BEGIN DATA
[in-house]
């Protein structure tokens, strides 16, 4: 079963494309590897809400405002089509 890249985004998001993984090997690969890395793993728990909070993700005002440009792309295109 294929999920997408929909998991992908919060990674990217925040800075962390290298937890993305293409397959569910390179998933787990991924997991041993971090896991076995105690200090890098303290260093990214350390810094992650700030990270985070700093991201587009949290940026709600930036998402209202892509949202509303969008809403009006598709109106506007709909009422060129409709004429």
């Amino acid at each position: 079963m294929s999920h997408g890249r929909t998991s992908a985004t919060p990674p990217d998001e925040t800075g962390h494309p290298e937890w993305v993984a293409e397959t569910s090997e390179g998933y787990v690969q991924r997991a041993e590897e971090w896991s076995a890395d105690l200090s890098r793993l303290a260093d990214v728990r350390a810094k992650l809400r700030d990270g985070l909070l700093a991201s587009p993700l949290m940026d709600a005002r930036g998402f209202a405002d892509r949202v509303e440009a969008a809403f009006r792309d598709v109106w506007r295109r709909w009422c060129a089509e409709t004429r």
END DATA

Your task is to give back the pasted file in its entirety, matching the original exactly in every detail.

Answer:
[in-house]
């Protein structure tokens, strides 16, 4: 079963494309590897809400405002089509 890249985004998001993984090997690969890395793993728990909070993700005002440009792309295109 294929999920997408929909998991992908919060990674990217925040800075962390290298937890993305293409397959569910390179998933787990991924997991041993971090896991076995105690200090890098303290260093990214350390810094992650700030990270985070700093991201587009949290940026709600930036998402209202892509949202509303969008809403009006598709109106506007709909009422060129409709004429």
């Amino acid at each position: 079963m294929s999920h997408g890249r929909t998991s992908a985004t919060p990674p990217d998001e925040t800075g962390h494309p290298e937890w993305v993984a293409e397959t569910s090997e390179g998933y787990v690969q991924r997991a041993e590897e971090w896991s076995a890395d105690l200090s890098r793993l303290a260093d990214v728990r350390a810094k992650l809400r700030d990270g985070l909070l700093a991201s587009p993700l949290m940026d709600a005002r930036g998402f209202a405002d892509r949202v509303e440009a969008a809403f009006r792309d598709v109106w506007r295109r709909w009422c060129a089509e409709t004429r």